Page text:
Twenty-eight years earlier, a 68-year-old woman had undergone chordal shortening to correct rheumatic anterior mitral leaflet prolapse and severe mitral regurgitation. At a much more recent presentation, a routine transthoracic echocardiogram incidentally revealed a 5.8-cm echolucent mass arising from the ascending aorta (Fig. 1). The patient was scheduled for urgent follow-up computed tomography (CT) of the chest, which she refused. A month later, she presented at the hospital with severe, sharp precordial chest pain. An emergency chest CT scan showed a giant (14 × 11-cm) ascending aortic pseudoaneurysm arising from the anterior aortic wall just distal to the sinotubular junction—at the aortic cannulation site of the previous cardiac surgery (Figs. 2 and 3).

Fig. 1

Transthoracic echocardiogram (parasternal long-axis view) shows a large pseudoaneurysm (PsA) arising from the aorta and lined by intramural thrombus (arrowheads). The pseudoaneurysm compresses both ventricular cavities. The arrow points to the mitral valve.

Ao = aorta; LA = left atrium; LV = left ventricle; RV = right ventricle

Fig. 1

Transthoracic echocardiogram (parasternal long-axis view) shows a large pseudoaneurysm (PsA) arising from the aorta and lined by intramural thrombus (arrowheads). The pseudoaneurysm compresses both ventricular cavities. The arrow points to the mitral valve.

Ao = aorta; LA = left atrium; LV = left ventricle; RV = right ventricle

Fig. 2

Computed tomogram of the chest (cross-sectional view) shows a large, narrow-necked pseudoaneurysm (arrow) arising from the ascending aorta and lined circumferentially by intramural thrombus.

Fig. 2

Computed tomogram of the chest (cross-sectional view) shows a large, narrow-necked pseudoaneurysm (arrow) arising from the ascending aorta and lined circumferentially by intramural thrombus.

Fig. 3

Contrast-enhanced computed tomograms (3-dimensional reconstruction) show a large pseudoaneurysm of the ascending aorta in A) coronal and B) sagittal views.

AscAo = ascending aorta; PsA = pseudoaneurysm

Fig. 3

Contrast-enhanced computed tomograms (3-dimensional reconstruction) show a large pseudoaneurysm of the ascending aorta in A) coronal and B) sagittal views.

AscAo = ascending aorta; PsA = pseudoaneurysm

The patient underwent an emergency repeat sternotomy for the purpose of vascular graft repair. Perioperative coagulopathy resulted in severe, uncontrollable bleeding and in her death.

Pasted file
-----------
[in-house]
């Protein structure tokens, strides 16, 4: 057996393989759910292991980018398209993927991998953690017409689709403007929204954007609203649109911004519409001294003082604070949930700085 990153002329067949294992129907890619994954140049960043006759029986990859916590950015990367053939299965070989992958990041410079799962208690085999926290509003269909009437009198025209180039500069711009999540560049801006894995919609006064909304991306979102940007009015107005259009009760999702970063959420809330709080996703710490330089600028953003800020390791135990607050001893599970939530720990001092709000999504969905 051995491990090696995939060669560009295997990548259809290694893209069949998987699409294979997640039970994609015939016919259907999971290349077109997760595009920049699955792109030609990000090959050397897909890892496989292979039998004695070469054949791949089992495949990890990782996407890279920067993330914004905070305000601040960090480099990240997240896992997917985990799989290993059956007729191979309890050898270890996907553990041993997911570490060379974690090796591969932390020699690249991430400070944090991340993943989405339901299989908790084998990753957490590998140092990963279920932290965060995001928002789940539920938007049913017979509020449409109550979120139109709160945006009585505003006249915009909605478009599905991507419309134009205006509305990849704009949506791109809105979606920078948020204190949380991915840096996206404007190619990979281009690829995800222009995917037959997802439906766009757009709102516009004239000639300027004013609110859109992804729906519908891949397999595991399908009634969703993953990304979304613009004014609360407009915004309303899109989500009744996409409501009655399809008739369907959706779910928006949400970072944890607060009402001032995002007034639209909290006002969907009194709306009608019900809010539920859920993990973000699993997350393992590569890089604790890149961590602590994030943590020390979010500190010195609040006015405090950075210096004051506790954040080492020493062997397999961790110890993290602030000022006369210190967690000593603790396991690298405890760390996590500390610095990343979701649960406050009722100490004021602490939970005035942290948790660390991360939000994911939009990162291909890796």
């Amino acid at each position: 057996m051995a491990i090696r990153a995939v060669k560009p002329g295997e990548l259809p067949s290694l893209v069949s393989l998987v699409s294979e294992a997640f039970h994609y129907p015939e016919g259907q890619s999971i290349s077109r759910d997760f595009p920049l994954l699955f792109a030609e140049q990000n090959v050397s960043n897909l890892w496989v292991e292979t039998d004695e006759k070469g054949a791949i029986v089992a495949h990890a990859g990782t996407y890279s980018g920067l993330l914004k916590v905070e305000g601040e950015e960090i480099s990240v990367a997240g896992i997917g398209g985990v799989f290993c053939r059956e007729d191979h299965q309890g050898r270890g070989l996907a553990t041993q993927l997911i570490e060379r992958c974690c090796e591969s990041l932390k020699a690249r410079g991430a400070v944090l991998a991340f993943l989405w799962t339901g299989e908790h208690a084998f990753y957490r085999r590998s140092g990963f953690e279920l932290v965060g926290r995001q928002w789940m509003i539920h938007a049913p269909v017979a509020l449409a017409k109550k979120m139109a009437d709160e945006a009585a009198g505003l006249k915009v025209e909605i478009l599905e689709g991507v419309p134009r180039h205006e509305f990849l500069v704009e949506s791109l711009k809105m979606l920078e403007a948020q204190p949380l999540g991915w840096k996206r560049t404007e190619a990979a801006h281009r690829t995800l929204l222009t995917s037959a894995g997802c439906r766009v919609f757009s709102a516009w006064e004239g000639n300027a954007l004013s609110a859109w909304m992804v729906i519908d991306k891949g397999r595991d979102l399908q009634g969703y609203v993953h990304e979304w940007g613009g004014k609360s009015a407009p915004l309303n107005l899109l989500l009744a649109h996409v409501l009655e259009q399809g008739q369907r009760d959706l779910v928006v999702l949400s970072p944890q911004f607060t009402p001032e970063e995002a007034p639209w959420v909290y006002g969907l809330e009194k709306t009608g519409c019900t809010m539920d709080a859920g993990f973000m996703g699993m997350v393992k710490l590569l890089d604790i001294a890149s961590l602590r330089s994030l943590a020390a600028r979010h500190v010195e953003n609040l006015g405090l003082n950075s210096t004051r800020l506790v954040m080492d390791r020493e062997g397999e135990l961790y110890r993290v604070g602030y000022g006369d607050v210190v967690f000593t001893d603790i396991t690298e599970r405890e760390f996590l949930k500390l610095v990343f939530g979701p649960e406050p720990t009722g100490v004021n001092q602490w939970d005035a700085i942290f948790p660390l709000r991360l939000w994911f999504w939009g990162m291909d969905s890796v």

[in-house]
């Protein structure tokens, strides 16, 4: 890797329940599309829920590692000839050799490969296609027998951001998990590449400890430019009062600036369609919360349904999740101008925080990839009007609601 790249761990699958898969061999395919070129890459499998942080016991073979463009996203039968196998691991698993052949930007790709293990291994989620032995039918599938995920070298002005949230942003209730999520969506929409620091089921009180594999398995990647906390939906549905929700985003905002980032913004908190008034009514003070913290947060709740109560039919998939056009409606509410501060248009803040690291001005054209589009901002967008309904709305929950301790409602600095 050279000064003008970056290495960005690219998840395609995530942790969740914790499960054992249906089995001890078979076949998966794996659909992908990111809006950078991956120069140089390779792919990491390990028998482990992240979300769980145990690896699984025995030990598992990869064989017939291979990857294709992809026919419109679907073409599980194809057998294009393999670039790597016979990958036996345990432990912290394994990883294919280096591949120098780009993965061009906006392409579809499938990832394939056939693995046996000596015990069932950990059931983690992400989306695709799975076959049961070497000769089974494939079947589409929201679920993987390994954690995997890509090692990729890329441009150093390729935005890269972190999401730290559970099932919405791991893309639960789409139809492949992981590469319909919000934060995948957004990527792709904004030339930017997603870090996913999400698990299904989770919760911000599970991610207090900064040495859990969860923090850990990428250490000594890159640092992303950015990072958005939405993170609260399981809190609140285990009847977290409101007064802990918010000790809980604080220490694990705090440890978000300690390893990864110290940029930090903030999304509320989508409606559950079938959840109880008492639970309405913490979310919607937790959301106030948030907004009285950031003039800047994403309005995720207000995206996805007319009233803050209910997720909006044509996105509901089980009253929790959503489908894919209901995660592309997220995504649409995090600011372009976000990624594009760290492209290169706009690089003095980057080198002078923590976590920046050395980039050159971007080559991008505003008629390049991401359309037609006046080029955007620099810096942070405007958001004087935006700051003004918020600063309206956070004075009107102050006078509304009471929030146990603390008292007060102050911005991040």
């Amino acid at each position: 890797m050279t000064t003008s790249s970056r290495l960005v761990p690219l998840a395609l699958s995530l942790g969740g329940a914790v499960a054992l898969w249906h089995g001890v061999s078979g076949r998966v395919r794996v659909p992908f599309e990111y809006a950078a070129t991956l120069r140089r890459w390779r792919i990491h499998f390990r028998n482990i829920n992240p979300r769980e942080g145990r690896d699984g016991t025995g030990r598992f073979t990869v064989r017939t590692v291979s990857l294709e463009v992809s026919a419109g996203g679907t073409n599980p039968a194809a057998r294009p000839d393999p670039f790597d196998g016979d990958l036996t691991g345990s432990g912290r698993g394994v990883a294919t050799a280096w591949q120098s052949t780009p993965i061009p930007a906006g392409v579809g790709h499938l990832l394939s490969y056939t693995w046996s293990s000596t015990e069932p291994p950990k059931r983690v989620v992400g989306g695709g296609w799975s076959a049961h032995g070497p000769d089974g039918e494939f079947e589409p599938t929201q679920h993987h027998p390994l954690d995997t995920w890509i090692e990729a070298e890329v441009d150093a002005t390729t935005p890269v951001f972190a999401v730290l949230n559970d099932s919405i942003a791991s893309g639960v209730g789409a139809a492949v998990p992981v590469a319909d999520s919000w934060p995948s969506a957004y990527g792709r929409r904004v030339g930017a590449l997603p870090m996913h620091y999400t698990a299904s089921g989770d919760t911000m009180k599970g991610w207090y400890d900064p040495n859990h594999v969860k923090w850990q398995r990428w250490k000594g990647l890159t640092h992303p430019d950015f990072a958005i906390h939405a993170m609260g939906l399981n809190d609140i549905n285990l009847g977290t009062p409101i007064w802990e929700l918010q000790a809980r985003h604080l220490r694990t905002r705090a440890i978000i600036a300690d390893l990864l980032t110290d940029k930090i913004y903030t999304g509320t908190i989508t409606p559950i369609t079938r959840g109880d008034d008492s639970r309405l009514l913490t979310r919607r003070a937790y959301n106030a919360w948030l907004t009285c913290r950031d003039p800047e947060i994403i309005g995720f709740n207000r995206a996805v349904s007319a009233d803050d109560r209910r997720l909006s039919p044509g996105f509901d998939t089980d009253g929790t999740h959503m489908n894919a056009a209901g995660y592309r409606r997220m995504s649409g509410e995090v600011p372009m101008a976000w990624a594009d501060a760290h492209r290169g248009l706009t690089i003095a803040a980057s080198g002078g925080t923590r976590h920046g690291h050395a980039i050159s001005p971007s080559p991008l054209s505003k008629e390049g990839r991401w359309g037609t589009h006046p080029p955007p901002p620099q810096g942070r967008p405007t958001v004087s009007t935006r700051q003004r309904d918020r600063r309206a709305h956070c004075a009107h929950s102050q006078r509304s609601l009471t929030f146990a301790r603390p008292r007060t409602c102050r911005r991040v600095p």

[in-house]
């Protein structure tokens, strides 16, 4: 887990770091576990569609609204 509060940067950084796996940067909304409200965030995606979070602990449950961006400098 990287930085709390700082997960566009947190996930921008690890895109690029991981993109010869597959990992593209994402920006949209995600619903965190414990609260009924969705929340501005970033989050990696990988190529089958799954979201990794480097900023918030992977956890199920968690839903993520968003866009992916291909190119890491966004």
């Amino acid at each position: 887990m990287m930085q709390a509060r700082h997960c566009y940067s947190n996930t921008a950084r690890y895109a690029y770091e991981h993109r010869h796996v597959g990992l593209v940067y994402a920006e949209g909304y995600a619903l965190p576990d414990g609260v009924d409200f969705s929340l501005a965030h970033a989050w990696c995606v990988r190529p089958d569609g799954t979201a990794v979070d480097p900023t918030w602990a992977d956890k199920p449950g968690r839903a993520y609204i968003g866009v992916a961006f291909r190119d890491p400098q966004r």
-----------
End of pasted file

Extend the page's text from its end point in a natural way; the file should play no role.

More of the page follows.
Comment

Pseudoaneurysms of the ascending aorta complicate less than 1% of cardiac operations.1  These lesions arise at the site of aortic wall manipulation during such procedures as aortotomy, proximal anastomosis of venous grafts in coronary artery bypass grafting, needle puncture for pressure measurement or administration of cardioplegic solutions, or aortic cannulation to institute cardiopulmonary bypass,2  as in the case of our patient. Clinical presentation varies from asymptomatic (in a substantial number of patients) to symptoms of compression by adjacent structures. These last include chest pain, dyspnea, superior vena cava or acute coronary syndrome, or a low-cardiac-output state that resembles tamponade. Pseudoaneurym of the ascending aorta can also manifest itself as a pulsatile mass, a peripheral embolism, aortic regurgitation, mediastinitis, or sepsis.3  Pseudoaneurysms larger than 55 mm in diameter, those needing emergency intervention, and those associated with sepsis carry a poor prognosis.4,5  The operative management of large ascending aortic pseudoaneurysm remains technically challenging and is associated with high morbidity and mortality rates.

This case highlights the importance, after pump cases, of routine perioperative transesophageal echocardiographic re-evaluation of the visible ascending aorta's integrity (from the arch through the descending segment), even though the presentation of these sequelae can be very much delayed.

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Author notes

Section Editor: Raymond F. Stainback, MD, Department of Adult Cardiology, Texas Heart Institute, 6624 Fannin St., Suite 2480, Houston, TX 77030

From: Department of Cardiology, University of Illinois College of Medicine at Peoria, Peoria, Illinois 61605